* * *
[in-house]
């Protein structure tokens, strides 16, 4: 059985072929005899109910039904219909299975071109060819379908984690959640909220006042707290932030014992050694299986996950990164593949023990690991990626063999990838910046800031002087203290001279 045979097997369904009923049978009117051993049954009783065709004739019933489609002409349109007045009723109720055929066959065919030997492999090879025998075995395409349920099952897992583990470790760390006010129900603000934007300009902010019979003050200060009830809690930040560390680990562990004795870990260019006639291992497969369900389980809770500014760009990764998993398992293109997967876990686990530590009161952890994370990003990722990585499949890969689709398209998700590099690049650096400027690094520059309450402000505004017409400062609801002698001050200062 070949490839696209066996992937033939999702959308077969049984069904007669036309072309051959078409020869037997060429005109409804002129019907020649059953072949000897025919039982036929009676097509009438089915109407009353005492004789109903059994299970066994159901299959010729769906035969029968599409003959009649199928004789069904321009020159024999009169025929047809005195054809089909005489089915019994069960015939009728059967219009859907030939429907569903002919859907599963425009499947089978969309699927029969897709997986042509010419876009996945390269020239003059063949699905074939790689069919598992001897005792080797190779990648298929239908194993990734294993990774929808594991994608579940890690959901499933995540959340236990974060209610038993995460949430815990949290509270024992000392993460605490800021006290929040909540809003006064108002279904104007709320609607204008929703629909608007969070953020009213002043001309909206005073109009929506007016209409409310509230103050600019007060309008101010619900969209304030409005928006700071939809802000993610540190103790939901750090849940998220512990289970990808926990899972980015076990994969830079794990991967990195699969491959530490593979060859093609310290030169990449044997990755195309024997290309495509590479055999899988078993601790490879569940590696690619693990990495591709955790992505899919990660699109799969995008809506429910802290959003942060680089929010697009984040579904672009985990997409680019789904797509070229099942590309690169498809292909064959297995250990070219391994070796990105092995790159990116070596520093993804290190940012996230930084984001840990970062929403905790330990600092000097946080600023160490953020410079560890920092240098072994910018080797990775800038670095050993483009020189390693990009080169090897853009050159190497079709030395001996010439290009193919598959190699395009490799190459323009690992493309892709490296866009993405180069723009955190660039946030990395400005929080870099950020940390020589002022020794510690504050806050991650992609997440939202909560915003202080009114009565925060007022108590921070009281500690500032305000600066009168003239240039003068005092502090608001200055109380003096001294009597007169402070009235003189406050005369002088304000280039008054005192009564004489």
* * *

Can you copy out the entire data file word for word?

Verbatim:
[in-house]
């Protein structure tokens, strides 16, 4: 059985072929005899109910039904219909299975071109060819379908984690959640909220006042707290932030014992050694299986996950990164593949023990690991990626063999990838910046800031002087203290001279 045979097997369904009923049978009117051993049954009783065709004739019933489609002409349109007045009723109720055929066959065919030997492999090879025998075995395409349920099952897992583990470790760390006010129900603000934007300009902010019979003050200060009830809690930040560390680990562990004795870990260019006639291992497969369900389980809770500014760009990764998993398992293109997967876990686990530590009161952890994370990003990722990585499949890969689709398209998700590099690049650096400027690094520059309450402000505004017409400062609801002698001050200062 070949490839696209066996992937033939999702959308077969049984069904007669036309072309051959078409020869037997060429005109409804002129019907020649059953072949000897025919039982036929009676097509009438089915109407009353005492004789109903059994299970066994159901299959010729769906035969029968599409003959009649199928004789069904321009020159024999009169025929047809005195054809089909005489089915019994069960015939009728059967219009859907030939429907569903002919859907599963425009499947089978969309699927029969897709997986042509010419876009996945390269020239003059063949699905074939790689069919598992001897005792080797190779990648298929239908194993990734294993990774929808594991994608579940890690959901499933995540959340236990974060209610038993995460949430815990949290509270024992000392993460605490800021006290929040909540809003006064108002279904104007709320609607204008929703629909608007969070953020009213002043001309909206005073109009929506007016209409409310509230103050600019007060309008101010619900969209304030409005928006700071939809802000993610540190103790939901750090849940998220512990289970990808926990899972980015076990994969830079794990991967990195699969491959530490593979060859093609310290030169990449044997990755195309024997290309495509590479055999899988078993601790490879569940590696690619693990990495591709955790992505899919990660699109799969995008809506429910802290959003942060680089929010697009984040579904672009985990997409680019789904797509070229099942590309690169498809292909064959297995250990070219391994070796990105092995790159990116070596520093993804290190940012996230930084984001840990970062929403905790330990600092000097946080600023160490953020410079560890920092240098072994910018080797990775800038670095050993483009020189390693990009080169090897853009050159190497079709030395001996010439290009193919598959190699395009490799190459323009690992493309892709490296866009993405180069723009955190660039946030990395400005929080870099950020940390020589002022020794510690504050806050991650992609997440939202909560915003202080009114009565925060007022108590921070009281500690500032305000600066009168003239240039003068005092502090608001200055109380003096001294009597007169402070009235003189406050005369002088304000280039008054005192009564004489």